School Funding Forum Brings Statewide Education Groups Together
‘Formula4 Success’ Would Produce Equity In Funding, Opportunity for All NJ Schoolchildren
Trenton – Senate President Steve Sweeney joined with statewide education organizations today for a roundtable discussion on the school funding reform plan that would provide full funding for all school districts in New Jersey, a proposal that would help provide equity and opportunity for all of the state’s schoolchildren.
Seeking to remedy a school funding system that underfunds 80 percent of New Jersey’s school districts, the legislation authored by Senate President Steve Sweeney and Senator M. Teresa Ruiz has already been approved by the Senate Education Committee. The bill, S-2372, would create a special commission to develop a school funding reform plan to bring all districts to full funding within five years.
The legislative proposal, to fully fund the School Funding Reform Act of 2008, would bring all the state’s school districts to full funding within five years, correcting the current practice that underfunds 80 percent of New Jersey’s school systems.
“This is a plan that aims to bring equal opportunity for all of New Jersey’s school children,” said Senator Sweeney. “We want every school district to have the support needed to provide a quality education for all students throughout the state. This is about equity that accounts for the very real differences between what children in different areas experience so that our schoolchildren are provided the knowledge and the tools needed to succeed in today’s economy.”
Participating in the forum were: Donna Chiera, AFT-NJ; Mike Vrancik, NJ School Boards Association; Melanie Schultz – NJ Association of School Administrators; Sharon Krengel and David Sciarra, Education Law Center; Jenn Keyes Maloney, NJ Principals & Supervisors; Betsy Ginsberg, Garden State Coalition of Schools; Janellen Duffy, Jersey CAN; Judy Savage, NJ Council of County and Vocational-Technical Schools; Steve Nagel, NJ PTA, and Peg Kinsell, SPAN.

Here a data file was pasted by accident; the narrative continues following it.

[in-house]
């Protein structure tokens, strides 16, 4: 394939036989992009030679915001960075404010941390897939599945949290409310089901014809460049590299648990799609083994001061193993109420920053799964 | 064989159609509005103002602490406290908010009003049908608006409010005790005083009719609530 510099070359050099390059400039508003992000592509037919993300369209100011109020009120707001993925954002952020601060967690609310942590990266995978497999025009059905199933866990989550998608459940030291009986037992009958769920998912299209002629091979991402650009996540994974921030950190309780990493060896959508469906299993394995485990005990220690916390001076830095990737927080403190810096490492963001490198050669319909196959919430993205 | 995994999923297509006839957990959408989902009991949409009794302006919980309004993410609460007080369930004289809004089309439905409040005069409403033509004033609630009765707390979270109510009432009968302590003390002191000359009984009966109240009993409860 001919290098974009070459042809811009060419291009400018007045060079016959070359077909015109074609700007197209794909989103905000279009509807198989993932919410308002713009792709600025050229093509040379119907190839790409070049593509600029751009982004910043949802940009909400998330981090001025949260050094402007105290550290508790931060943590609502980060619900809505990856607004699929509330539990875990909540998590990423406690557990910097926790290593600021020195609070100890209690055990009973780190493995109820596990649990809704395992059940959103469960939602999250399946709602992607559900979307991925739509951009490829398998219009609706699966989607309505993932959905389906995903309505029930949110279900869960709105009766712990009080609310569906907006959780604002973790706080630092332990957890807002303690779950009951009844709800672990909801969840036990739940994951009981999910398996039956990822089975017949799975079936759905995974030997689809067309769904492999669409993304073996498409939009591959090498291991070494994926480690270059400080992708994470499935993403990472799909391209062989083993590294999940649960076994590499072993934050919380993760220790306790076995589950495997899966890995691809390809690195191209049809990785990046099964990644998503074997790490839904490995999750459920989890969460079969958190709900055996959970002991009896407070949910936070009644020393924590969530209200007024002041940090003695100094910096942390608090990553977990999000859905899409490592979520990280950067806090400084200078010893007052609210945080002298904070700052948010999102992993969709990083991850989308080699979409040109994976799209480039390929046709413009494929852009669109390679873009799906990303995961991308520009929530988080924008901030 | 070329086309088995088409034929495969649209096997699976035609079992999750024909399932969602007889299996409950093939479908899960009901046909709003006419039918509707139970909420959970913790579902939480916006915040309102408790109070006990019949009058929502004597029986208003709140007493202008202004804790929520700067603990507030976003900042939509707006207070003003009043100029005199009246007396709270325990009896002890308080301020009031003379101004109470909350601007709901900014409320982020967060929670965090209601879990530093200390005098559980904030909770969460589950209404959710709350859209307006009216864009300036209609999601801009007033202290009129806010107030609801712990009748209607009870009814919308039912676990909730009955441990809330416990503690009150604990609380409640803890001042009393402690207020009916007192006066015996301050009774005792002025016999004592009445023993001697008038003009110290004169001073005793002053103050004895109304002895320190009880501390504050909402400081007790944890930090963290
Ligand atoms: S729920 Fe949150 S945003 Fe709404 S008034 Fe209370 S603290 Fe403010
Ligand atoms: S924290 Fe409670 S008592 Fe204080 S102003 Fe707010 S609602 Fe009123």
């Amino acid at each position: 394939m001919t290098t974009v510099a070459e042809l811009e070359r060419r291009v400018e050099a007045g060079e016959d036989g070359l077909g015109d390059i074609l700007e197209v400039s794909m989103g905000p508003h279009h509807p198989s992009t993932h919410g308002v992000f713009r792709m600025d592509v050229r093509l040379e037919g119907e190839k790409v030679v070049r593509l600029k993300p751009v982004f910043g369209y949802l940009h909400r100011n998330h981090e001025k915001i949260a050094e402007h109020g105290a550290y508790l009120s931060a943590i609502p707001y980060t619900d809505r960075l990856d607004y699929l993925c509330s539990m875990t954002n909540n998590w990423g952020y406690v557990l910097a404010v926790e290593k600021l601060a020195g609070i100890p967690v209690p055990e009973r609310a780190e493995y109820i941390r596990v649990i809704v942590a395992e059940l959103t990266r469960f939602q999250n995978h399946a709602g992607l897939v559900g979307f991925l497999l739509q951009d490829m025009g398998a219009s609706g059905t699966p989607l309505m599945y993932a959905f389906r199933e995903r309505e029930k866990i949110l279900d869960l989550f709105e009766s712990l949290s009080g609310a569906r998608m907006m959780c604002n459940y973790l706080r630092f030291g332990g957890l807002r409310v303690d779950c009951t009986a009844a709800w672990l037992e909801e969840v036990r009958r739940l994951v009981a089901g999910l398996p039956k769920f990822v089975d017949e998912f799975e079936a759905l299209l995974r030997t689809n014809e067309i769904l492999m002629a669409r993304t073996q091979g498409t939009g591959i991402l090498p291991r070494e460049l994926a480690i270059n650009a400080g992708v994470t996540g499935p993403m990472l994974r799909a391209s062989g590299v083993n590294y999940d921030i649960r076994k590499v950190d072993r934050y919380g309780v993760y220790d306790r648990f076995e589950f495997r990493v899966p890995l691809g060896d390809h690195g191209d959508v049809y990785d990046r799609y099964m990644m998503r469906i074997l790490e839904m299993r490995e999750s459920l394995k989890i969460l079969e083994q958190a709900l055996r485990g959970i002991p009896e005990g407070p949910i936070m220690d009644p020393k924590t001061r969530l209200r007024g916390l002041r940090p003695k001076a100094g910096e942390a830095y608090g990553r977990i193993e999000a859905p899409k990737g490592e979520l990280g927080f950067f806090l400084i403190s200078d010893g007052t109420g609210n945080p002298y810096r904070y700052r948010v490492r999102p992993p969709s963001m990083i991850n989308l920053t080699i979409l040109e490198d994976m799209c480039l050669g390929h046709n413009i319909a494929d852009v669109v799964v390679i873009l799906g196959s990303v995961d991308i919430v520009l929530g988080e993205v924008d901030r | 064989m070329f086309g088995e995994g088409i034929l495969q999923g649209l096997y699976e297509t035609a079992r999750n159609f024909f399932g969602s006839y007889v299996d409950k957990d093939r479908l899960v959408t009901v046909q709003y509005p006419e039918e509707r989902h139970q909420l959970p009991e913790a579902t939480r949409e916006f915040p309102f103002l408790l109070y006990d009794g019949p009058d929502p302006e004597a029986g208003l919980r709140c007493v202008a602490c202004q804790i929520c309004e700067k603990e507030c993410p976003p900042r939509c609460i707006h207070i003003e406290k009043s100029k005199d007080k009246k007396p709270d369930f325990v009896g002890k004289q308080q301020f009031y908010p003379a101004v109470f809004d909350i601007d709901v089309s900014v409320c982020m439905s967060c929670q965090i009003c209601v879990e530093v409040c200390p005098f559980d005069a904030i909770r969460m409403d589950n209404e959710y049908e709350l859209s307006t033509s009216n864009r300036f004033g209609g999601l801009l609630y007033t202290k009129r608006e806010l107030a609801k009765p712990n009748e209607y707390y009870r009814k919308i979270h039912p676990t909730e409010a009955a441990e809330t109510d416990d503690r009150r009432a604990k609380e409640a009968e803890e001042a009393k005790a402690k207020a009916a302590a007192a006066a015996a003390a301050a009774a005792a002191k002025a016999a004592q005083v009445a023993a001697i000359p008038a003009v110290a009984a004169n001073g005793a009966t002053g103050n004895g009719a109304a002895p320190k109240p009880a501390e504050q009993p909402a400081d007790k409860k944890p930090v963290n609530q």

“The New Jersey School Boards Association believes that changes to the administration of education funding require a studied approach,” said Mike Vrancik, of the school boards association. “We share the goal of a fair and adequate allocation of state funding for all school districts.”
“The Association of School Administrators supports this legislation and applauds Senators Sweeney and Ruiz for their leadership and a long overdue analysis of the school funding system,” said Melanie Schulz, of the NJ ASA.
“The ELC welcomes the commitment in this bill to bring all New Jersey school districts to full funding through a five-year phase in,” said Sharon Krengel, of the Education Law Center. “We must ensure all students, particularly those with the greatest needs, have the necessary resources to support an education that prepares them for college and their careers.”
“In our view, every dollar spent on the 1.3 million New Jersey public school students is a critical investment in our future and we look forward to participating in the upcoming process,” said Jenn Keyes Maloney, of the NJPSA.
“For the long-term sustainability and economic wellbeing of our state, we need to be sure the dollars are being spent equitably and efficiently,” said Janellen Duffy, of Jersey CAN. “We are focused on making sure all students attend excellent schools. We support this legislation.”
The legislation would create a special commission to develop a school funding reform plan. The Senate plan would bring all districts to full funding within five years with a boost of $100 million annually. The failure of the state to fund the school formula has shortchanged all types of school districts, including those in suburban, urban and rural districts, Senator Sweeney said.
The commission will put the plan into legislation that will have to be approved or rejected in its existing form with up or down votes by the Legislature.
Under the proposed legislation, a four-member “State School Funding Fairness Commission” would be established and given one year to develop a plan that would bring every school district in the state to “adequacy funding” within five years. The Administration would appoint two commissioners and the Senate President and Assembly Speaker would choose one each, according to the bill.